IBM Furthers Convergence Strategy With MRO Buy

IBM's Software Group was one of the bright spots on its recent annual earnings call. And if you look closely at what the company is trying to do to leverage its successes there, you'll find a strategy bent on connecting the dots between IBM's myriad software products and its vast consulting and services offerings.

A key element of this has been growth through acquisition, namely buying up other software vendors that enable IBM to gain new technologies or augment its existing platforms. The company then integrates the third-party software into a solution to sell through IBM Global Services and, presumably, its army of business partners.

This week saw another step in that direction when IBM announced its intent to acquire MRO Software, an asset-management software specialist based in Bedford, Mass., for $740 million. By bringing MRO into the fold, IBM will be gaining technology that complements its Tivoli management software portfolio and leads a trend toward the convergence of tools that manage IT assets and those, like MRO's, that manage industrial assets, such as a fleet of trucks.

"Clients want a consistent way to manage all of their industrial assets, from procurement to retirement, along with their IT assets," said Al Zollar, general manager of IBM's Tivoli division, in announcing the MRO deal today. "Clients have a common goal of a single, consolidated architecture."

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Fact is, with so many core industrial assets, from trucks to planes to parts, now sporting embedded chips, RFID tags or other technology, this kind of convergence becomes possible, Zollar explained.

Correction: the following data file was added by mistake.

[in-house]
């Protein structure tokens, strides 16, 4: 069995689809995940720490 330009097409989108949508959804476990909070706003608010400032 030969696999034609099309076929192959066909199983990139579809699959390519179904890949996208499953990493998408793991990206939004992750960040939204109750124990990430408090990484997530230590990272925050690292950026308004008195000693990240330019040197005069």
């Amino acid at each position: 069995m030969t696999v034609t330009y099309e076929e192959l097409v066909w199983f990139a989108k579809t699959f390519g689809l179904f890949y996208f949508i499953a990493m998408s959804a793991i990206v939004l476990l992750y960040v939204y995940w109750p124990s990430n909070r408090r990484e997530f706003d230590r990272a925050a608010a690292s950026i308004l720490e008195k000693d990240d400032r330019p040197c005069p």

"You can perform incident management on those assets just as you would on a farm of servers," he said.

In addition to its flagship Maximo Enterprise Suite, MRO also brings to the table a service desk and service management portfolio that can be baked into solutions developed by IBM and its partners, according to MRO CEO Chip Drapeau, who will stay on board at IBM, reporting to Zollar.

The asset and IT management space is heating up among the big players, as evidenced by this transaction but also Hewlett-Packard's major deal to acquire Mercury Interactive last month.

From an IBM perspective, the goal is to meld the products into solutions that become repeatable tools for its consulting arm and partners. Partners are also expected to find further opportunity through customizing based on vertical industry. To date, Tivoli has not been the bastion of much channel activity as compared with IBM Lotus, DB2 or WebSphere.